Sunday, June 13, 2010

Courtyards, Patios, and Shade

1. Royal Blend Cafe, New Orleans French Quarter
Summer is here.  This is the time of year we think about shelter from the heat, finding a shady spot to relax.  We want to enjoy the weather without baking in it.  We seek out sidewalk cafes with overhanging trees, cool streams to walk by, and gardens lush with growth and promise.  In our homes and offices we appreciate architecture that provides spaces for summer enjoyment.  We gravitate to courtyards, patios, and shady retreats.  The best architecture is designed for all seasons.  Certainly, we want protection from winter winds and cold. 
We also want the opportunity to extend our living space into outdoor areas when weather permits.

Many cultures have developed architectural forms that offer suggestions for outdoor living. In ancient Egypt and Mesopotamia a common feature for residential architecture was the courtyard. In this tradition, all major rooms opened upon the courtyard which provided privacy, security, and a source of water. When surrounded by covered colonnades or arcades, the courtyard also provided protection from sun, dust, and wind. The cooling effects of courtyards were enhanced by water evaporating from pools and fountains, creating air currents that drew hot air from surrounding rooms and dissipated it upward. The Romans borrowed these ideas for their Mediterranean climate. We can still see fine examples in the ruins of Pompeii, Ephesus, Herculaneum and numerous other archeological sites. Some of these ancient homes are so luxurious and so esthetically integrated that we are forced to wonder if we have made much progress in the last two millennia.
2. Herculaneum ruin, atrium with water feature.
Courtyards (and the patios adjacent to them) made indoor-outdoor living an enjoyable experience in days before air conditioning. They are still a viable option for today and, indeed, are starting to reappear in housing and commercial buildings. Unfortunately, our zoning regulations discourage true courtyard homes. With mandatory front, rear, and side setbacks and lack of fireproof construction, homes of today tend to be massed towards the center of the lot, leaving no room for a central courtyard. When courtyards appear in modern architecture they are usually small vestiges of the original idea.  Nevertheless, if designed properly, even these can be a cool respite from desert heat.

3. Roman residence in Herculaneum
focused on an atrium.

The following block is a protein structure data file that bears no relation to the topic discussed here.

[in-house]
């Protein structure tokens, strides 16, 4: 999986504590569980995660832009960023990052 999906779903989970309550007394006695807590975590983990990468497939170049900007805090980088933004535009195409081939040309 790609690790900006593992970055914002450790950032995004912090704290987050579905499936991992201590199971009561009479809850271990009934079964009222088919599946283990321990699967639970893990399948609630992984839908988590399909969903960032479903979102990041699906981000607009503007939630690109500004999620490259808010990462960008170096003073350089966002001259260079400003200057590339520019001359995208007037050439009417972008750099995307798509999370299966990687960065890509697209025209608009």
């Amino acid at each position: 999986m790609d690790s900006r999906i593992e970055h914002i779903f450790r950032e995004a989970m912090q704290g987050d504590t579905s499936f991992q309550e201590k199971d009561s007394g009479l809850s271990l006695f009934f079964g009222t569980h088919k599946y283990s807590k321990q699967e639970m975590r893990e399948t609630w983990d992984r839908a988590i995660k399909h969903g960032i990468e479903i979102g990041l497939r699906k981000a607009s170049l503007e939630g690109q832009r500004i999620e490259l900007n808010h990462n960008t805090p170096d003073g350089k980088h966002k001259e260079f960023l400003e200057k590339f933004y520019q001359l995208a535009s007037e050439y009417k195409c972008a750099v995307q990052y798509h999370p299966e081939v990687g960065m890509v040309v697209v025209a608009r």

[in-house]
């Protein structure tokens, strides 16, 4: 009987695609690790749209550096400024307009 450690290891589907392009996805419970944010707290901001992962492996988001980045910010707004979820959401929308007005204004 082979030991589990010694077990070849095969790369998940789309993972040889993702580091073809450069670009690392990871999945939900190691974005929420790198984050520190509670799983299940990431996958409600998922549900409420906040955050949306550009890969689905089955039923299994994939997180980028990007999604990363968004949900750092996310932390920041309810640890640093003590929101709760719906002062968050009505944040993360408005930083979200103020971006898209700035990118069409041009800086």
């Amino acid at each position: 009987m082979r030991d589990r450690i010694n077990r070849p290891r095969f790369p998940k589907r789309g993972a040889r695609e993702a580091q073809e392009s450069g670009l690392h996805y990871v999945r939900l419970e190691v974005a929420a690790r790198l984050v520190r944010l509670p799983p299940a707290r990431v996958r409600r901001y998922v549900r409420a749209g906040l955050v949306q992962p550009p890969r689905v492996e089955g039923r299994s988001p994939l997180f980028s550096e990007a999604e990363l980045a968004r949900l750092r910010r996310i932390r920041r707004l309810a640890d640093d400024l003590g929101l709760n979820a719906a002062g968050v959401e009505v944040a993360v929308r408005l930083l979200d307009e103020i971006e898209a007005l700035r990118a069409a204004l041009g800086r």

The lesson of courtyards can be extended to other outdoor “rooms”. Patios should be shady retreats, with coverage large enough to shelter small groups of people. As a bonus, roofs over patios will shade the windows of a house, making interiors cooler and more inviting. Covered entries are also important. In wintertime we want a protected entrance as shelter from rain or snow. In the summer heat we seek shade. A sensitively designed home will welcome visitors with a protected area that offers relief from the sun. (Think twice about overly-grand, two-story-high porches that offer little or no shade protection.) To design all of this properly requires thorough knowledge of orientation, sun angles, and the effects of the seasons on every individual project.

4. Fountain and sculpture in a garden.
Another variation on these concepts is the loggia. This is defined as a three-sided, covered outdoor space with the long dimension open to light and air. When space is limited and a true courtyard proves impossible, a loggia gives a courtyard-like feeling, allowing as many as three different rooms to share the benefits of shaded outdoor living. Add a outdoor fireplace (for the cool of the evening) and a view (if you are lucky enough to have one) and you really have something special.
5. A shady colonnade.

The psychological effects of design are as important as the practical results. Esthetics matter. A house and its environs not only must be cool, it must look cool.  It should convey a sense of shelter and appear in every sense an oasis. It should welcome both owners and visitors. Good architecture has a sense of place in both form and function. It can enhance our enjoyment of our environment. Marrying these ideas with usable floor plans, energy-efficient technology, and exciting interior spaces is a winning formula for great architecture. The results will be appealing and will stand the test of time. Nobody could want more than that.
6. Courtyard residence by Michael Knorr & Associates.
Credits:

1. Anon.
2. Phil Hollman
3. Ursus 2009
4. Nathan Siemens
5. Koppchen
6. Knorr

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